William K. Nasser, MD, Healthcare Education and Simulation Center
Named for the man sometimes called Indiana’s father of cardiology, the Nasser Center on the campus of St. Vincent Hospital commemorates one of the most successful cardiologists in the United States. Trained at the Indiana University School of Medicine, Dr. Nasser co-founded St. Vincent’s cardiology center in 1972 and was later given an American Heart Association Lifetime Achievement Award for his contributions to the field. Though the building honoring his legacy was built largely to train health care providers through high-tech simulations and other educational activities, it became better known during the era of the COVID-19 pandemic as a vaccination center. After being used in this capacity, in 2022, the building, which features glass displays of Dr. Nasser's sayings and achievements, resumed operations as a training and simulation facility.
Near to My Heart: An American Dream by William K. Nasser, MD
Backstory and Context
Born in Terre Haute, Indiana, Dr. Bill Nasser (1933-2003) was the child of Toufaike Kaleel “T.K.” and Mahmoudy “Maude” Nasser, who were Christian immigrants from Damascus, Syria. They made their living as owners of a grocery store. He later credited his parents’ entrepreneurial spirit for helping him develop his cardiology practice into a large, successful business.
Dr. Nasser, the author of Near to My Heart: An American Dream, was a self-described “late bloomer” who chronicled the discrimination that he faced while growing up as the child of Arabic-speaking immigrants. His father was not permitted to join certain town clubs, and he was shunned by the parents of other children when he attempted to visit them at their homes. He also remembered not being allowed to sit in certain sections of the bus. The picture that he paints of the 1940s and 1950s is important since it indicates that, even though discrimination had lessened and opportunities had increased for many Arab Americans after World War II, there were still significant impediments to full social citizenship in the United States. Terre Haute was also the city in which Indiana Reporter of the Supreme and Appellate Courts Helen Corey was raised. Because it was a small city, Arab Americans loomed large in the public's consciousness there, perhaps attracting more attention and even discrimination.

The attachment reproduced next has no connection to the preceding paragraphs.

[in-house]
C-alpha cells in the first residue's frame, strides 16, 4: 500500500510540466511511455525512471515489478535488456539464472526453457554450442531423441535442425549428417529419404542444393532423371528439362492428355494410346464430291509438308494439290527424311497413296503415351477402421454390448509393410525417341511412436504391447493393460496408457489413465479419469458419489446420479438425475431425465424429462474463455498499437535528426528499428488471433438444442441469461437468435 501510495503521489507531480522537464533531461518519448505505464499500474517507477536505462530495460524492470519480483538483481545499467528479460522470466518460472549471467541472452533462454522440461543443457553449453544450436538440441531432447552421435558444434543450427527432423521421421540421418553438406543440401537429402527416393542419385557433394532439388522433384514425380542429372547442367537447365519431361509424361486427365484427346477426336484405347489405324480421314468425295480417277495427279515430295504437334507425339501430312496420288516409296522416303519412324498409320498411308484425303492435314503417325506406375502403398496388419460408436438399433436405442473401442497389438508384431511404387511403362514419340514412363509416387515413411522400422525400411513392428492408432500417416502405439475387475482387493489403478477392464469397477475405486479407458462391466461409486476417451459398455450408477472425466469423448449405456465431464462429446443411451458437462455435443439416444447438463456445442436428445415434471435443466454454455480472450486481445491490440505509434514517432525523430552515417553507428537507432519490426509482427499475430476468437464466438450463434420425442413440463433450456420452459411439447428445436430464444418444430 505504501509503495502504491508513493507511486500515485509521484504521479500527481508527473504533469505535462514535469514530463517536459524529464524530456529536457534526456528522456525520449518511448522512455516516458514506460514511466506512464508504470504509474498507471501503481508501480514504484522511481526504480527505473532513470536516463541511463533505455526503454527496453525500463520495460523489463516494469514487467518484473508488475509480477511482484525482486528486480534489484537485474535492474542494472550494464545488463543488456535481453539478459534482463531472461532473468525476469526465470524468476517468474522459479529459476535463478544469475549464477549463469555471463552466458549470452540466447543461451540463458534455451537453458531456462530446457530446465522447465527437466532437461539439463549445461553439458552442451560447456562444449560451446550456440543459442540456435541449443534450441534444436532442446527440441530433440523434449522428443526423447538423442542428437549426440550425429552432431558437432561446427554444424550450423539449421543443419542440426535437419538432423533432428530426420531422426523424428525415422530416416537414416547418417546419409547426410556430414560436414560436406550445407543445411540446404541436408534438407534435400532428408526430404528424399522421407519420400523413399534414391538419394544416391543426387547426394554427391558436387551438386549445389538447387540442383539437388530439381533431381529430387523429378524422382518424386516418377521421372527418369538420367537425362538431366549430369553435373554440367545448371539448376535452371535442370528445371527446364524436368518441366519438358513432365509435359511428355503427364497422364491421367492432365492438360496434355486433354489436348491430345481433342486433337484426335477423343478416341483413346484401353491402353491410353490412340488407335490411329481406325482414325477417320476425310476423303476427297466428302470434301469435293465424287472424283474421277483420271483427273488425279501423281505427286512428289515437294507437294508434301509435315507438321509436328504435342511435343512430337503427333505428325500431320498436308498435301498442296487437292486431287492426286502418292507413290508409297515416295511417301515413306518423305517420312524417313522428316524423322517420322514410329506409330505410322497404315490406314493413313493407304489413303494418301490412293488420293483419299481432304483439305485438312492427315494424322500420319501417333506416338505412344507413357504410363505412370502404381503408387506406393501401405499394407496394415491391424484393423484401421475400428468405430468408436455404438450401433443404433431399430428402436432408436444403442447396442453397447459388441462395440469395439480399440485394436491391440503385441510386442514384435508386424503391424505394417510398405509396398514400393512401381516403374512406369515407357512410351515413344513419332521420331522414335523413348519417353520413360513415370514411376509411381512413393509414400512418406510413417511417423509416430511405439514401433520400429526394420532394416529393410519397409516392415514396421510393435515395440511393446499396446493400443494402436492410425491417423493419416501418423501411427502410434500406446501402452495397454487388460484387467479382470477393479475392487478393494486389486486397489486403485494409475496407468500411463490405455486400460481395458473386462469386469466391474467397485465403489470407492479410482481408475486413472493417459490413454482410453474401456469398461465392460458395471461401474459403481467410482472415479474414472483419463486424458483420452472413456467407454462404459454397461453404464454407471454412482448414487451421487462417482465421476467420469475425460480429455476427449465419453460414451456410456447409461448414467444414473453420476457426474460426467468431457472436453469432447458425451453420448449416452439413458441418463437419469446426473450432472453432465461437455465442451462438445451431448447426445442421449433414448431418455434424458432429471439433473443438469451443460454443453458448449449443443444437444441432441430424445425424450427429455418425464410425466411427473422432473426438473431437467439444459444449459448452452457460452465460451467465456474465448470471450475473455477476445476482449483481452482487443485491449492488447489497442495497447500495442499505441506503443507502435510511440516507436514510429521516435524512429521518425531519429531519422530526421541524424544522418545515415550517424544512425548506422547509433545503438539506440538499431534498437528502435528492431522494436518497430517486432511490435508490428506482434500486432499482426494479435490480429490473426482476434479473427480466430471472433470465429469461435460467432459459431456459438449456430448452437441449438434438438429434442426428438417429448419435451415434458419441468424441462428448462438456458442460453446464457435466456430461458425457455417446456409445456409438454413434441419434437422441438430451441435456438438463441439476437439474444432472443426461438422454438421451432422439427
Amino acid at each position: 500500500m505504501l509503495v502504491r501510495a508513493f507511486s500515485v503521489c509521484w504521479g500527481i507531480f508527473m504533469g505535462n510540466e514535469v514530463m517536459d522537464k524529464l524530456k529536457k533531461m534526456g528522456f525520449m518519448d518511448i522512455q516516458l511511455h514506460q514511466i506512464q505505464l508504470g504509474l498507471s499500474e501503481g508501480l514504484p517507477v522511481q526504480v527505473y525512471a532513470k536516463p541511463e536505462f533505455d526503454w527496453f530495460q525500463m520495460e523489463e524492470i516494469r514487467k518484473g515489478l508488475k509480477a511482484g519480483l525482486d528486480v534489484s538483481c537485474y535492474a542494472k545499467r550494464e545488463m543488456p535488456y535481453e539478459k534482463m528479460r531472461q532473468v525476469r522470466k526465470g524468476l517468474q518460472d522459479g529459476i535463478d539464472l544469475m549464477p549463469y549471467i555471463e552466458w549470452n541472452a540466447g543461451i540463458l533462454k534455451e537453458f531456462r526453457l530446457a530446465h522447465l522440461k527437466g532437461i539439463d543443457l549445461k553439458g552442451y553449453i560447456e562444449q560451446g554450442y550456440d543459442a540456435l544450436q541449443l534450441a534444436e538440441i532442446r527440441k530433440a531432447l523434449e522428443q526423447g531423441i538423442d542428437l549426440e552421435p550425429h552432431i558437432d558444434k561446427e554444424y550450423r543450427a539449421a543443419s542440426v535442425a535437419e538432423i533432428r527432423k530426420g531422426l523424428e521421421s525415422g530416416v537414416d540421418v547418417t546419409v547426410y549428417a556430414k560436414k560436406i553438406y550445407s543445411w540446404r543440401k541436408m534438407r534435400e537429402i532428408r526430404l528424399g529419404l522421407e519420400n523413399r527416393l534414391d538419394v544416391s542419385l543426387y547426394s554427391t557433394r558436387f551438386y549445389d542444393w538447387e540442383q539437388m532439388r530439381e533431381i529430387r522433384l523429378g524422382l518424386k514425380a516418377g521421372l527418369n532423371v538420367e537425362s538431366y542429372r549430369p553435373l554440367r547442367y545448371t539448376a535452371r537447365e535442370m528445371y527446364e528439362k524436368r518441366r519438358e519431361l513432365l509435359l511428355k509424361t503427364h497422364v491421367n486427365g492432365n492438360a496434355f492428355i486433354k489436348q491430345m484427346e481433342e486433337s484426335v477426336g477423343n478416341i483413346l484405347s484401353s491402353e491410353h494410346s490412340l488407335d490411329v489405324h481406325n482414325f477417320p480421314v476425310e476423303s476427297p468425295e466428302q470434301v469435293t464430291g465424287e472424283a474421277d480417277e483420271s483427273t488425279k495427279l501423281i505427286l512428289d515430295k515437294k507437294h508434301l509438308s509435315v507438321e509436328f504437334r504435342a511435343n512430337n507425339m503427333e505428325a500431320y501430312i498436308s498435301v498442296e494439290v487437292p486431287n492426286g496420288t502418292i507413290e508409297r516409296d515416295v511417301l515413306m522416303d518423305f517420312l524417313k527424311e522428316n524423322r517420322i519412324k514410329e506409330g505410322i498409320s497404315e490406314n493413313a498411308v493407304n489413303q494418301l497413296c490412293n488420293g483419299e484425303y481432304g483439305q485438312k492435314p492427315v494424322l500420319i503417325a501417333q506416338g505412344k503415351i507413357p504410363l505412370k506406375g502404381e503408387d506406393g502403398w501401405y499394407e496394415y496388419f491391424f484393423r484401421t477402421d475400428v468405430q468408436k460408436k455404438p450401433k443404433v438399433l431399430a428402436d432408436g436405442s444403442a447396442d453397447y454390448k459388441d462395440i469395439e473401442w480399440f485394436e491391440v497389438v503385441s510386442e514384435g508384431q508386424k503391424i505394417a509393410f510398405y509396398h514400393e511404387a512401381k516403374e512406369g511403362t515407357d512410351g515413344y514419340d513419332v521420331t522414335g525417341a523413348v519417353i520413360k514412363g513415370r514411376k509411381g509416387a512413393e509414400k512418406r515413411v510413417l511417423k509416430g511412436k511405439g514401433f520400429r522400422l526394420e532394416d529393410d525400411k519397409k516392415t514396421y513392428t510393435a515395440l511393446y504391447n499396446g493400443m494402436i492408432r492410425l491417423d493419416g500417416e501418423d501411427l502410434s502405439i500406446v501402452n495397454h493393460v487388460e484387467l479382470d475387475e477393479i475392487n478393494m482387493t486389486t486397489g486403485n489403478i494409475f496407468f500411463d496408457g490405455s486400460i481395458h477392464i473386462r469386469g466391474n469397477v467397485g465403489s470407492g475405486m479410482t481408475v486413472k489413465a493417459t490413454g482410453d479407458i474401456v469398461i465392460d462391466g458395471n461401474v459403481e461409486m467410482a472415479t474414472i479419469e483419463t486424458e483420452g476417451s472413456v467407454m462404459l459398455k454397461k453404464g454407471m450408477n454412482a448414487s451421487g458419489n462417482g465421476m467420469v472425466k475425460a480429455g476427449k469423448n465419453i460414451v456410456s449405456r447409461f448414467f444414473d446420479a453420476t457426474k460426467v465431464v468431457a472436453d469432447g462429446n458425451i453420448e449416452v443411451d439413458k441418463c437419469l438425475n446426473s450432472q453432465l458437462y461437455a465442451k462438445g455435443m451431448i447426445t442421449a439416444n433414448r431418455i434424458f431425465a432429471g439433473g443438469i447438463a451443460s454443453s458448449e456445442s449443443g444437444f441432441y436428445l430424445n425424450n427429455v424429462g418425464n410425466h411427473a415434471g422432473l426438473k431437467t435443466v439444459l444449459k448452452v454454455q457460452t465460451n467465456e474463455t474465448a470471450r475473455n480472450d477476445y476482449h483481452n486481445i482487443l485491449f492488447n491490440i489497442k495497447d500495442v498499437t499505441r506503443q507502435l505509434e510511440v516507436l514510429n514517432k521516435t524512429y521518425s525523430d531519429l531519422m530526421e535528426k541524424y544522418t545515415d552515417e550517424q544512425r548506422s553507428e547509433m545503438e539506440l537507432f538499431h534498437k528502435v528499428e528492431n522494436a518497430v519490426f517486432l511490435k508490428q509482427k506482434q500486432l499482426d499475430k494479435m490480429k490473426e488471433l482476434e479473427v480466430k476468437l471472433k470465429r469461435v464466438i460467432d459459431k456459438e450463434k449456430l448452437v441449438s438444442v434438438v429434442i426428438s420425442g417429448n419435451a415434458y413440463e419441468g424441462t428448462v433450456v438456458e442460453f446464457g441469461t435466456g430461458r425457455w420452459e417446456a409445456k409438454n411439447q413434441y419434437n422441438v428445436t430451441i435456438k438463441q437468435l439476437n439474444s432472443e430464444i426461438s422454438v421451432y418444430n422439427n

For whatever reason, Nasser was also discouraged by some to seek a college degree. After graduating from high school in 1951, he served instead for two years in the U.S. Army in Korea, and then finished his undergraduate degree at Indiana State University in 1957. At Indiana State, he says, he worked hard and received hard marks, surprising many of his naysayers when he gained admission to the Indiana University School of Medicine. In 1961, he completed an M.D. at this school in Indianapolis, where he also did a fellowship and taught cardiovascular medicine until the early 1970s. His specialized in coronary angiography and valvular heart disease.
Bill Nasser was not only a pioneering heart surgeon. He was also a pioneering heart patient. In 1960, while in medical school, he developed an infection in his aortic valve. The next year, he underwent open heart surgery to fix the valve. He had the same aortic valve replaced in 1967 and in 1979. He also underwent liver replacement surgery.
In addition to co-authoring numerous scholarly articles on cardiology, Bill Nasser became well-known as an enormously successful businessman and a generous philanthropist. Through a series of acquisitions, his cardiology practice, later called The Heart Center, became one of the largest in the country. But as the more than dozen awards he received attest, he was often as quick to give away money as he was to earn it, and he focused especially on health-related charities, and institutions of higher education, the places he often credited for his success.
As remarkable as Bill Nasser was, he was one of many physicians of Arab descent in Indianapolis. From the 1920s until today, Arab Americans have been prominent practitioners of medicine in the city. In the last several decades, these physicians, including first-generation immigrants from the Middle East and North Africa, have become even more numerous in the health care industry that Bill Nasser did so much to build.
Curtis IV, Edward E.. Healing Hoosiers for a Century: The Doctors, Arab Indianapolis. January 1st 2021. Accessed February 9th 2022. https://arabindianapolis.com/healing-hoosiers-for-a-century-the-doctors/.